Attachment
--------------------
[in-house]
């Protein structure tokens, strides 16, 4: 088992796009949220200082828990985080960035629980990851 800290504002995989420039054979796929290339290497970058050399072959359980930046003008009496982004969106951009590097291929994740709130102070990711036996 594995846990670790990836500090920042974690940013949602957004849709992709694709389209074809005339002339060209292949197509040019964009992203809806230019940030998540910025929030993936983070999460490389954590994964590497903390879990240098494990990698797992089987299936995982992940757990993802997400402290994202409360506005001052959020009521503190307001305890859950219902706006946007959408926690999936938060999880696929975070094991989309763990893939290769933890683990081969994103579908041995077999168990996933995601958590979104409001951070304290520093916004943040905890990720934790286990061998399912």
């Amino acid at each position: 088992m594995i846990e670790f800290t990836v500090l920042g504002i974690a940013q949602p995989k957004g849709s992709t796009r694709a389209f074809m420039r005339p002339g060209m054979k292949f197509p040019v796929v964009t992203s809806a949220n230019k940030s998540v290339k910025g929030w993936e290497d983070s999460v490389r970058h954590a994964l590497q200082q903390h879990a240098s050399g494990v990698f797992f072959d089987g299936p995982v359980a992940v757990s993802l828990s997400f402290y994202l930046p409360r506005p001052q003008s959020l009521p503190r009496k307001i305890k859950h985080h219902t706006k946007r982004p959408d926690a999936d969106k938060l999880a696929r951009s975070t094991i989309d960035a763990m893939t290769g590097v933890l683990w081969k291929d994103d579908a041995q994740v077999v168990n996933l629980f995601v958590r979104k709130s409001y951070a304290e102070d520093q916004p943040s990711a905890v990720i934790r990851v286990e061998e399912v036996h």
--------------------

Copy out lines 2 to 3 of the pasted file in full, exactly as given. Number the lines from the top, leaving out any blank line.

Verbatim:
């Protein structure tokens, strides 16, 4: 088992796009949220200082828990985080960035629980990851 800290504002995989420039054979796929290339290497970058050399072959359980930046003008009496982004969106951009590097291929994740709130102070990711036996 594995846990670790990836500090920042974690940013949602957004849709992709694709389209074809005339002339060209292949197509040019964009992203809806230019940030998540910025929030993936983070999460490389954590994964590497903390879990240098494990990698797992089987299936995982992940757990993802997400402290994202409360506005001052959020009521503190307001305890859950219902706006946007959408926690999936938060999880696929975070094991989309763990893939290769933890683990081969994103579908041995077999168990996933995601958590979104409001951070304290520093916004943040905890990720934790286990061998399912």
């Amino acid at each position: 088992m594995i846990e670790f800290t990836v500090l920042g504002i974690a940013q949602p995989k957004g849709s992709t796009r694709a389209f074809m420039r005339p002339g060209m054979k292949f197509p040019v796929v964009t992203s809806a949220n230019k940030s998540v290339k910025g929030w993936e290497d983070s999460v490389r970058h954590a994964l590497q200082q903390h879990a240098s050399g494990v990698f797992f072959d089987g299936p995982v359980a992940v757990s993802l828990s997400f402290y994202l930046p409360r506005p001052q003008s959020l009521p503190r009496k307001i305890k859950h985080h219902t706006k946007r982004p959408d926690a999936d969106k938060l999880a696929r951009s975070t094991i989309d960035a763990m893939t290769g590097v933890l683990w081969k291929d994103d579908a041995q994740v077999v168990n996933l629980f995601v958590r979104k709130s409001y951070a304290e102070d520093q916004p943040s990711a905890v990720i934790r990851v286990e061998e399912v036996h």